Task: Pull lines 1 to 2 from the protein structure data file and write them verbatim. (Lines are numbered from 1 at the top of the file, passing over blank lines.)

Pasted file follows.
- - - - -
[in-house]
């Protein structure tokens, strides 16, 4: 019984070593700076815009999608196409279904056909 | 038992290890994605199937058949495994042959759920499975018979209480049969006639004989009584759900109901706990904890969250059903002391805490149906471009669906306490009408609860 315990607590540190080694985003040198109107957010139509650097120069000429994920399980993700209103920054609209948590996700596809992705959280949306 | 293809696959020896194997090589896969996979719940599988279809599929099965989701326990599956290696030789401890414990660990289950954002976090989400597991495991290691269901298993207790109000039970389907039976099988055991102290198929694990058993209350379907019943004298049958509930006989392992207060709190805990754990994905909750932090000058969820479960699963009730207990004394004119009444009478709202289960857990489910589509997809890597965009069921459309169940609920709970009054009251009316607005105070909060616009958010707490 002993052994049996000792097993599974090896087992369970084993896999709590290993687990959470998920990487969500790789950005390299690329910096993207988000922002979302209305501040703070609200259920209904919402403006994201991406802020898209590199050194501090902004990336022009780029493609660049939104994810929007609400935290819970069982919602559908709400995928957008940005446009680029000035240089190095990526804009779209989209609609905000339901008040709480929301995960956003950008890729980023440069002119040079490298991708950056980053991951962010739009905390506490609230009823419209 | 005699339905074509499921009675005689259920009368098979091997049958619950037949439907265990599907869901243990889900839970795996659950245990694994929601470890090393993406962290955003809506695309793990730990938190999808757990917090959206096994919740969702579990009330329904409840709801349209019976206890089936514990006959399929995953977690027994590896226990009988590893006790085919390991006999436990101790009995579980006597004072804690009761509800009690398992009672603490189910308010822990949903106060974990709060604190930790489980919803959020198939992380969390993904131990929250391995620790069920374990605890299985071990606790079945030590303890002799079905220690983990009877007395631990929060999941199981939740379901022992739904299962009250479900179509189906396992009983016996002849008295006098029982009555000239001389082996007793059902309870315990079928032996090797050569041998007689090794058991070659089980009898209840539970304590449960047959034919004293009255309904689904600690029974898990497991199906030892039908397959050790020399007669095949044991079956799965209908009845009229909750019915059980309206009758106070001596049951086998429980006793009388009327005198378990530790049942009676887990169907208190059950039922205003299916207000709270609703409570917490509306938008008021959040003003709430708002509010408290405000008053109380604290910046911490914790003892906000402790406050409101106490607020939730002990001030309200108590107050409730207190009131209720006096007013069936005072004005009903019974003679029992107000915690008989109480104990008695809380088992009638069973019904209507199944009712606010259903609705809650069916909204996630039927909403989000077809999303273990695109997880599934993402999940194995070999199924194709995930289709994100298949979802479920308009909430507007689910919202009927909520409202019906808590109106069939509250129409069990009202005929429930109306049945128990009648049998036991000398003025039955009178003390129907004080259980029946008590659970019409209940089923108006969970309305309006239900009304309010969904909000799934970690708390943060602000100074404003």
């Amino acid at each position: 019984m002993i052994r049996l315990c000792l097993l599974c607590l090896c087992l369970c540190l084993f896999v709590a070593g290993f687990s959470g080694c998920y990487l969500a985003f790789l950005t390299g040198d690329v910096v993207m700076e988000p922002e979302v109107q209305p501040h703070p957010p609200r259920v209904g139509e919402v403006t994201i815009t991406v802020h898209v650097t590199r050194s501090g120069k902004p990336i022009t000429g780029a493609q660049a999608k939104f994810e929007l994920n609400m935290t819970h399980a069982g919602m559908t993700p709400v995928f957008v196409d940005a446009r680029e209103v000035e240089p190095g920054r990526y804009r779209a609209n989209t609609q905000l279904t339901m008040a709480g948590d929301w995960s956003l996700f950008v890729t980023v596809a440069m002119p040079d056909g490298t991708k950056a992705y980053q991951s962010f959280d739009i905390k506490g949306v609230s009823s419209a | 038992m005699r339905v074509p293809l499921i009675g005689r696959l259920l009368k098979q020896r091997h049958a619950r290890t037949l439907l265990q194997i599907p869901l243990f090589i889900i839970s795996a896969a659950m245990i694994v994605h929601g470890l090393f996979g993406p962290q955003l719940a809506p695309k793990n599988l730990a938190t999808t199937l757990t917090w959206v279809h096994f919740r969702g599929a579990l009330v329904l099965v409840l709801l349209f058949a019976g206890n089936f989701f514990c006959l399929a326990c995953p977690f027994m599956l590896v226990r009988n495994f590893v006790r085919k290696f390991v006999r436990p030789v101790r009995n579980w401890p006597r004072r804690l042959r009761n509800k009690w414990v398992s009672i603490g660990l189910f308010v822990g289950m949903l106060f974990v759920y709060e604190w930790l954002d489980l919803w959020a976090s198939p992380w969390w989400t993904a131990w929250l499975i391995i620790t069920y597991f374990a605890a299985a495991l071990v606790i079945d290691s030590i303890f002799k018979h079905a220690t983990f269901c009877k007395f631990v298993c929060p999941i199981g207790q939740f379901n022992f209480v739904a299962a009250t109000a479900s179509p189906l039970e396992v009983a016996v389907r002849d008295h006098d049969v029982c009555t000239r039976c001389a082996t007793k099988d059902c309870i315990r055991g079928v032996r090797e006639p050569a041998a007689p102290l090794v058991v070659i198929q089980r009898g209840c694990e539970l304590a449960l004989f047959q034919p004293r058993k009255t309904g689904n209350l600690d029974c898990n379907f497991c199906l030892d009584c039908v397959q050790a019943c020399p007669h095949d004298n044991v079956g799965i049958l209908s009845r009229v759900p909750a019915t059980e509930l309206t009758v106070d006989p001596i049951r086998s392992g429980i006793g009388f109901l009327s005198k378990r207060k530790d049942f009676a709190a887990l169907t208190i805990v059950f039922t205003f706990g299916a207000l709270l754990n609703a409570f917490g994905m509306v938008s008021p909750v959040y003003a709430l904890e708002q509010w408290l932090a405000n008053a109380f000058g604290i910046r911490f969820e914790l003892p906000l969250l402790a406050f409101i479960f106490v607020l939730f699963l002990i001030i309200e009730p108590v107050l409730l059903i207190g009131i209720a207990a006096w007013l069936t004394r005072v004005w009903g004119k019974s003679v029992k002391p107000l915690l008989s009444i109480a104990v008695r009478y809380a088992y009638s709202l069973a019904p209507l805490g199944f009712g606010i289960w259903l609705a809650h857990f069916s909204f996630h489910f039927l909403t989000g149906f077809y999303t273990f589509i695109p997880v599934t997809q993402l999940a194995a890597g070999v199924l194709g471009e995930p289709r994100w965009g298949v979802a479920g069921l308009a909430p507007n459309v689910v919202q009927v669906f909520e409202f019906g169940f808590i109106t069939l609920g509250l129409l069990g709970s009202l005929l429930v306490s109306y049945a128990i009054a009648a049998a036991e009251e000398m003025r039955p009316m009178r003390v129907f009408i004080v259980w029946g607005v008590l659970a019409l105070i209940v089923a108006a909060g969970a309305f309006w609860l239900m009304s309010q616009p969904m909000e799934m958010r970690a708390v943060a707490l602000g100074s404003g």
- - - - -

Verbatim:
[in-house]
């Protein structure tokens, strides 16, 4: 019984070593700076815009999608196409279904056909 | 038992290890994605199937058949495994042959759920499975018979209480049969006639004989009584759900109901706990904890969250059903002391805490149906471009669906306490009408609860 315990607590540190080694985003040198109107957010139509650097120069000429994920399980993700209103920054609209948590996700596809992705959280949306 | 293809696959020896194997090589896969996979719940599988279809599929099965989701326990599956290696030789401890414990660990289950954002976090989400597991495991290691269901298993207790109000039970389907039976099988055991102290198929694990058993209350379907019943004298049958509930006989392992207060709190805990754990994905909750932090000058969820479960699963009730207990004394004119009444009478709202289960857990489910589509997809890597965009069921459309169940609920709970009054009251009316607005105070909060616009958010707490 002993052994049996000792097993599974090896087992369970084993896999709590290993687990959470998920990487969500790789950005390299690329910096993207988000922002979302209305501040703070609200259920209904919402403006994201991406802020898209590199050194501090902004990336022009780029493609660049939104994810929007609400935290819970069982919602559908709400995928957008940005446009680029000035240089190095990526804009779209989209609609905000339901008040709480929301995960956003950008890729980023440069002119040079490298991708950056980053991951962010739009905390506490609230009823419209 | 005699339905074509499921009675005689259920009368098979091997049958619950037949439907265990599907869901243990889900839970795996659950245990694994929601470890090393993406962290955003809506695309793990730990938190999808757990917090959206096994919740969702579990009330329904409840709801349209019976206890089936514990006959399929995953977690027994590896226990009988590893006790085919390991006999436990101790009995579980006597004072804690009761509800009690398992009672603490189910308010822990949903106060974990709060604190930790489980919803959020198939992380969390993904131990929250391995620790069920374990605890299985071990606790079945030590303890002799079905220690983990009877007395631990929060999941199981939740379901022992739904299962009250479900179509189906396992009983016996002849008295006098029982009555000239001389082996007793059902309870315990079928032996090797050569041998007689090794058991070659089980009898209840539970304590449960047959034919004293009255309904689904600690029974898990497991199906030892039908397959050790020399007669095949044991079956799965209908009845009229909750019915059980309206009758106070001596049951086998429980006793009388009327005198378990530790049942009676887990169907208190059950039922205003299916207000709270609703409570917490509306938008008021959040003003709430708002509010408290405000008053109380604290910046911490914790003892906000402790406050409101106490607020939730002990001030309200108590107050409730207190009131209720006096007013069936005072004005009903019974003679029992107000915690008989109480104990008695809380088992009638069973019904209507199944009712606010259903609705809650069916909204996630039927909403989000077809999303273990695109997880599934993402999940194995070999199924194709995930289709994100298949979802479920308009909430507007689910919202009927909520409202019906808590109106069939509250129409069990009202005929429930109306049945128990009648049998036991000398003025039955009178003390129907004080259980029946008590659970019409209940089923108006969970309305309006239900009304309010969904909000799934970690708390943060602000100074404003």